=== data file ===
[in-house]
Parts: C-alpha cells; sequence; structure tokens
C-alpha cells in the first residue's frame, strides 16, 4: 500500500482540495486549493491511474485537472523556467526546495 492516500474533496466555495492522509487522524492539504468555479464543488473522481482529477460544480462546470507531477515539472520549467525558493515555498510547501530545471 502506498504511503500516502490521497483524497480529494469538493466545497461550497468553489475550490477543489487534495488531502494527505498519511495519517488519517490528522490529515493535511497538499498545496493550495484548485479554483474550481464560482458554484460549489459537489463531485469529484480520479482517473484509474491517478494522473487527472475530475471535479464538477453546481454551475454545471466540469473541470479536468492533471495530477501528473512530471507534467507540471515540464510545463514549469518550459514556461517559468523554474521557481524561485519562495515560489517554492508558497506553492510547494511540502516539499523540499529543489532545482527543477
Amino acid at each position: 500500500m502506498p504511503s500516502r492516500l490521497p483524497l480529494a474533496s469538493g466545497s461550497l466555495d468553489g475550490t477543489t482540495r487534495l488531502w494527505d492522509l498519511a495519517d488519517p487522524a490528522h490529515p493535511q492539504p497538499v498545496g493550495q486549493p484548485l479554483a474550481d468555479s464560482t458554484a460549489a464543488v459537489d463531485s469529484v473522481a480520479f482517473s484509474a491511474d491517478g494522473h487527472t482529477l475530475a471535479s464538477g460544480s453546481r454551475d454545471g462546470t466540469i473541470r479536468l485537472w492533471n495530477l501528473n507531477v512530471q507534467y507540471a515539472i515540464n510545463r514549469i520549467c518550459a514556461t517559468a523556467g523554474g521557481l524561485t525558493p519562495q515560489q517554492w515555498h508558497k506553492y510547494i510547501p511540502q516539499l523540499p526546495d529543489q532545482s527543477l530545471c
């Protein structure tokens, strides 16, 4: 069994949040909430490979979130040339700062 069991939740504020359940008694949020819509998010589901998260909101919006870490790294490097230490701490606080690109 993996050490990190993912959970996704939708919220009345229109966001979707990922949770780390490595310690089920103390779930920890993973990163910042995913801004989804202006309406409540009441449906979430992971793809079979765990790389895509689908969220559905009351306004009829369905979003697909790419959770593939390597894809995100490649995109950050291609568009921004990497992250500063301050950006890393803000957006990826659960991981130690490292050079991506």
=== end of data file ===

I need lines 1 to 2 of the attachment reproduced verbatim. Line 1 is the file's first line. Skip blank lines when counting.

[in-house]
Parts: C-alpha cells; sequence; structure tokens